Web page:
Danone offers to feed the world

By Chris Mercer

- Last updated on GMT

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It is not a task for the faint-hearted, but French dairy and food
group Danone has pledged to use more research and development
resources to tackle malnutrition around the world.

The announcement follows early success of the firm's partnership with the Grameen bank in Bangladesh, to provide fortified yoghurt to consumers on low incomes.

Danone now plans to extend projects like this and use its "capacity for innovation" to develop "viable" solutions to malnutrition and the preservation of natural resources in more areas of the developing world.

The drive, if backed up with adequate resources, may raise the bar for multinational food firms on social responsibility.

Around 792m people suffered from one of the various forms of malnutrition in 2000, when global statistics were last compiled by the United Nations Food and Agriculture Organisation.

Danone said it would establish a Social Responsibility Committee to oversee projects. It is already expected to extend its affordable yoghurt initiative with the Grameen bank in Bangladesh.

"It will continue to expand until all malnourished children of Bangladesh are reached with this yoghurt,"​ said Muhammad Yunus, owner of Grameen.

His comments came during an acceptance speech last week, after winning this year's Nobel Peace Prize for his innovative efforts to reduce poverty.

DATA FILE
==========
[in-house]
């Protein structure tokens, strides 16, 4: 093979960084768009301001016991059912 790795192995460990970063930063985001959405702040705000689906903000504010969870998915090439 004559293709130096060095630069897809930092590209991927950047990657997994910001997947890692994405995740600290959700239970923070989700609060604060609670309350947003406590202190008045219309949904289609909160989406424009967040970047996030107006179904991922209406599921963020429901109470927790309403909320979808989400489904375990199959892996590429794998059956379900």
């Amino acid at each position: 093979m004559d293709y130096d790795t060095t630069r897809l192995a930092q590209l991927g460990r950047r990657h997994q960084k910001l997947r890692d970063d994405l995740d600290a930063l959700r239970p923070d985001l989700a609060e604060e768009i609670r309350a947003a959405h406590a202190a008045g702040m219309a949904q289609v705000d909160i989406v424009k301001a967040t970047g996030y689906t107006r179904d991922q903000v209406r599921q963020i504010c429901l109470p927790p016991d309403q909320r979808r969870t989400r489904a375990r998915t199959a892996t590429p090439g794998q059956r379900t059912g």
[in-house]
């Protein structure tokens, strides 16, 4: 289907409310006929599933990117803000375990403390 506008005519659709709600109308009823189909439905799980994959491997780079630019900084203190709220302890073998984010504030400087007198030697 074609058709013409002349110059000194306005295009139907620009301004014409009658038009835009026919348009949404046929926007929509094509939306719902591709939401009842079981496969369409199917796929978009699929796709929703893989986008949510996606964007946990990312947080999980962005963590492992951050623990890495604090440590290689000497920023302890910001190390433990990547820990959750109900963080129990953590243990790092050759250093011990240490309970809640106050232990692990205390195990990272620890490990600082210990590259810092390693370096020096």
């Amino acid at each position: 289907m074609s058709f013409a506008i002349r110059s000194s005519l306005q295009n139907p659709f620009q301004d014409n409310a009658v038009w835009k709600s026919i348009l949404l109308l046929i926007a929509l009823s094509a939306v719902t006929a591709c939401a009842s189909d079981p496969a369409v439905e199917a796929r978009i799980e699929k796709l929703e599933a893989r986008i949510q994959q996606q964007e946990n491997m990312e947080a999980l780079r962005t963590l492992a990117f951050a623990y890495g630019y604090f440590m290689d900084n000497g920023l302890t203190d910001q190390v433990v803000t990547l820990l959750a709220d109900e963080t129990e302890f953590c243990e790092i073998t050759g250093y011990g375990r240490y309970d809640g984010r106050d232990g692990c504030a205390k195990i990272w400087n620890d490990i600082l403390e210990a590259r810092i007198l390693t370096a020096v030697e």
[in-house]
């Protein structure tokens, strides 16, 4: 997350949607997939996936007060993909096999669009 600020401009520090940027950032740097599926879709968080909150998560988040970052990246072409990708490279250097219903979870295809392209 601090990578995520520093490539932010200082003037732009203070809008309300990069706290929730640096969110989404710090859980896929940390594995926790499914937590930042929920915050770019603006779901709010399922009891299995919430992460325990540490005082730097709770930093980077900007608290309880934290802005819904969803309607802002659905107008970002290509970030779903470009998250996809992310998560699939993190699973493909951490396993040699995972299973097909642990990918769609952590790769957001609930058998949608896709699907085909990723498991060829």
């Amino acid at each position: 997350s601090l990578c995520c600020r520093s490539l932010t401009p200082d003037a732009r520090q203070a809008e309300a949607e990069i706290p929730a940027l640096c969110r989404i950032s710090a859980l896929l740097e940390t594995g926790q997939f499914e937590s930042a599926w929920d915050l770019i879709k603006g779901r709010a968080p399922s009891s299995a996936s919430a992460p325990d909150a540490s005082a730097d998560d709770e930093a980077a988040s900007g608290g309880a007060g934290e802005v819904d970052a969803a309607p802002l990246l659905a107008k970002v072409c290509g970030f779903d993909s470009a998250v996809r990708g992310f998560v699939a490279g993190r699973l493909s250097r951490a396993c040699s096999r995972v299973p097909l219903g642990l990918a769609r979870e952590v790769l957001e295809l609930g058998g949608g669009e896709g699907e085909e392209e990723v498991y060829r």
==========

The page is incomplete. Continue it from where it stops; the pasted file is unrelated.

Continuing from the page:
He called on society and businesses to put greater emphasis on reducing world poverty. "We wanted to go to the moon, so we went there. We achieve what we want to achieve. If we are not achieving something, it is because we have not put our minds to it."

Yunus was credited with pioneering a new business approach that is less one-dimensional in its pursuit of profits.

Danone, following his example, said it would ask its shareholders for funds to support businesses "that aim to be profitable but make social and societal goals rather than earnings their first priority"​.

The fund, which will first be used in Bangladesh, will be called 'Danone.communities'. Franck Riboud, Danone's chairman, said: "Our goal is to contribute, as far as we are able and as effectively as possible, to experimentation with new economic models that offer new hope and may become the models of the future."

The group's renewed ethical zeal this year has so far failed to make an impression on its position in ethical producer rankings, however.

Danone has continued to score eight out of 20, translated as "poor", in the Ethiscore database - a system created by the UK-based Ethical Consumer Research Organisation. The rating awards and deducts points according to a company's practices across several areas, including worker rights, fairtrade and environmental credentials.

Danone was also criticised earlier this year after it emerged the firm received €25m in European Union export subsidies in 2004.

Campaign groups say export subsidies help European firms to 'dump' excess products on developing countries, damaging incomes for native farmers. The EU has provisionally agreed to end the policy by 2013.

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